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University of Michigan’s chief health officer weighs in on surge in COVID cases

Dr. Preeti Malani encourages everyone to get vaccinated

U of M health officer concerned about surging cases in younger people

ANN ARBOR, Mich. – The surge in COVID cases has Metro Detroit hospitals on edge, concerned about what the next few weeks will look like.

There is also growing concern about the spread in younger people and children. University of Michigan’s Chief Health Officer Dr. Preeti Malani is an infectious disease specialist. She’s among the people who are highly concerned about the new surge in cases.

“In just a few weeks we’ve gone from being one of the lowest to being one of the highest and the rate of increase is what’s really concerning,” Malani said.

Malani believes there is no single reason for the surge but said that the more contagious variants are likely playing a role.

“We do have evidence the B117 variant is widespread in Michigan and it’s likely contributing to some of the really rapid spread we’re seeing,” Malani said. “Unlike prior waves, what we’re seeing now are larger numbers of cases in younger people. Including teens and children and this is very concerning. Especially as Michiganders have been traveling the last couple of weeks.”

Schools reopening and youth sports are also a factor.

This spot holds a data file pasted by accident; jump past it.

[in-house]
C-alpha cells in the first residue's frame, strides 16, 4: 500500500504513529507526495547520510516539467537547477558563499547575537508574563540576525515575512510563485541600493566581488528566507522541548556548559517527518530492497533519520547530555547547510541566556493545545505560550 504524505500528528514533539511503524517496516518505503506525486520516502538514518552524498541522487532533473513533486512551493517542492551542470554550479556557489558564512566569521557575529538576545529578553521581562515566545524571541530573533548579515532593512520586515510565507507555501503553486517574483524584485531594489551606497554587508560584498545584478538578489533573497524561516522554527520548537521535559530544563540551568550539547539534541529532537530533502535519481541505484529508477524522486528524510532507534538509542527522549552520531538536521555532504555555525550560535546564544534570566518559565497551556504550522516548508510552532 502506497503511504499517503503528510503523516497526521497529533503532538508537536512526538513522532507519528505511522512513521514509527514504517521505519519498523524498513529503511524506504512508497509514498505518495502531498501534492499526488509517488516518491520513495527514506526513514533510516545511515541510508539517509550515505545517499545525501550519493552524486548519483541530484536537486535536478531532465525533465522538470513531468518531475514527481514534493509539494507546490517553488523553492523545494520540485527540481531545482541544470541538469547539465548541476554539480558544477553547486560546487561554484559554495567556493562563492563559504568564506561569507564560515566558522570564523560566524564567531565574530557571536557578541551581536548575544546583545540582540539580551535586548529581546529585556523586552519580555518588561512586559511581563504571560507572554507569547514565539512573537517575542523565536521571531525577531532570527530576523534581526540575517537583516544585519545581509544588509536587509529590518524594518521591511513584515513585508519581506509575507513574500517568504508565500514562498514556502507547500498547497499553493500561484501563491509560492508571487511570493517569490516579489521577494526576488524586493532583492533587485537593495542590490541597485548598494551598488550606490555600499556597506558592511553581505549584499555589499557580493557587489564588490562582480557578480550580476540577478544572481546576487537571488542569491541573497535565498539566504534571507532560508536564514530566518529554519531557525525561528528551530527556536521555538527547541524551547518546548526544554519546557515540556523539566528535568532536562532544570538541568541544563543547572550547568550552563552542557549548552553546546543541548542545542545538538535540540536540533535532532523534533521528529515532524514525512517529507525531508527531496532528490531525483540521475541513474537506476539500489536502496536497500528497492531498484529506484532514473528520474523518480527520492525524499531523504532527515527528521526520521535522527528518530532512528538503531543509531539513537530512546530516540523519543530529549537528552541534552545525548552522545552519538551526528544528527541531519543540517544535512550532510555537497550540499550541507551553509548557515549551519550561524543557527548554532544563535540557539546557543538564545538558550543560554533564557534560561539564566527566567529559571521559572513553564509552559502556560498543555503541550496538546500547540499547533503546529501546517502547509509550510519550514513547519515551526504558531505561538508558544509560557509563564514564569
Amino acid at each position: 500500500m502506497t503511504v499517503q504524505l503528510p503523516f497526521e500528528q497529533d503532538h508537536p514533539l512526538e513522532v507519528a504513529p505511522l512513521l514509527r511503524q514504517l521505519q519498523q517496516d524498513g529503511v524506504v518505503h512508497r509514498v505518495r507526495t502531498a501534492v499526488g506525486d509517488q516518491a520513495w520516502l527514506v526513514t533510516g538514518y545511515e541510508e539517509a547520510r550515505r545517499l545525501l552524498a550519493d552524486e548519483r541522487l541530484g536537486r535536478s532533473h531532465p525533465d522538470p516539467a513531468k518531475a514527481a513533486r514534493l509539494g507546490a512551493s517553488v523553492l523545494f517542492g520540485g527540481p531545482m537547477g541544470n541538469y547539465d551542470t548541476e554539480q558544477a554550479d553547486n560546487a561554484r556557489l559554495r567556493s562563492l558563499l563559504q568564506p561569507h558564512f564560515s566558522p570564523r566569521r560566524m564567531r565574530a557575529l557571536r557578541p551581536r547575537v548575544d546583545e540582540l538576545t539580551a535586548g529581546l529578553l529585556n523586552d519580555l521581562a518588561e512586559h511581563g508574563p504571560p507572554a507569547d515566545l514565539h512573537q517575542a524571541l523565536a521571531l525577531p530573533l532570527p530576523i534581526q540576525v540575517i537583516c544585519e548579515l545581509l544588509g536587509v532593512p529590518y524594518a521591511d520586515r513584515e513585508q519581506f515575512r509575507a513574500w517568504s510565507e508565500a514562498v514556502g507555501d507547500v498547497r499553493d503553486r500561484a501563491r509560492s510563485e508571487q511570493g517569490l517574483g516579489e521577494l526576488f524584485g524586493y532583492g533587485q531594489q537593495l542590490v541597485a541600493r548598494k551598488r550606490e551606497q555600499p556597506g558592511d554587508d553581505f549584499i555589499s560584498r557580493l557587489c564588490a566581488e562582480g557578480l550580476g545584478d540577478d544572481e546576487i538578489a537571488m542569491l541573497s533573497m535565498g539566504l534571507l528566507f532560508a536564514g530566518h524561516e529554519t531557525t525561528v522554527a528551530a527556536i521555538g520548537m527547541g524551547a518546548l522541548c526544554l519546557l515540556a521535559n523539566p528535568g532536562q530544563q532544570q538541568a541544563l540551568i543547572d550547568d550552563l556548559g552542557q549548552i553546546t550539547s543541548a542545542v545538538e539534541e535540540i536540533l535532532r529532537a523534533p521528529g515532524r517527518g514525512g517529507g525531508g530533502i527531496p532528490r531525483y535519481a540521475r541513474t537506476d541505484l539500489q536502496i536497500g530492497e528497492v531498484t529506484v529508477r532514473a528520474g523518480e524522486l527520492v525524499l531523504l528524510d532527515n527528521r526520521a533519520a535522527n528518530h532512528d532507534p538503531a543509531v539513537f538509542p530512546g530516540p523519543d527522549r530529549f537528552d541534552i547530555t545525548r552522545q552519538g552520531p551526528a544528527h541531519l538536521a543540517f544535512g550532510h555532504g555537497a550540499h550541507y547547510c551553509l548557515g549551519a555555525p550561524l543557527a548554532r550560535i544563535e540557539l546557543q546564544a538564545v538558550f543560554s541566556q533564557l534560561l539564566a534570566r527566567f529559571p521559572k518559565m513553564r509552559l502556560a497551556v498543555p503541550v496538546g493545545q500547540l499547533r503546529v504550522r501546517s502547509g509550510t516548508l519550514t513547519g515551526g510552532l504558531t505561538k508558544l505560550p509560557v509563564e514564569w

“It’s not what happens in the classroom or during competition. But it’s the social activities that happen within these smaller groups,” Malani said.

Like many health systems, Michigan Medicine is seeing a shift in who’s being impacted as more seniors are vaccinated.

“We are seeing younger patients and what strikes me is these are people who have found a way to stay safe for an entire year and to get through three waves of infection only to become infected now,” Malani said.

Malani urges everyone to remain vigilant a little longer and to get vaccinated as soon as possible.

“The biggest thing we can do right now is to get vaccinated. Vaccination is not just about protecting ourselves. It’s about protecting everyone around us,” Malani said. “The situation in Michigan should be a warning to other states because Michigan’s not unique and it may simply be that we’re ahead of the curve but with COVID it’s never just one thing.”

A recent University of Michigan poll of adults older than 50 years old found double-digit increases in the percentage of Black, Hispanic and chronically ill adults who planned to get vaccinated or already had.

Malani encourages anyone worried about the vaccine to have a conversation with your doctor or another healthcare professional.

READ: Looking for COVID-19 vaccines in Metro Detroit: Track openings, clinics, appointments


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About the Authors:

Dr. McGeorge can be seen on Local 4 News helping Metro Detroiters with health concerns when he isn't helping save lives in the emergency room at Henry Ford Hospital.

Kayla is a Web Producer for ClickOnDetroit. Before she joined the team in 2018 she worked at WILX in Lansing as a digital producer.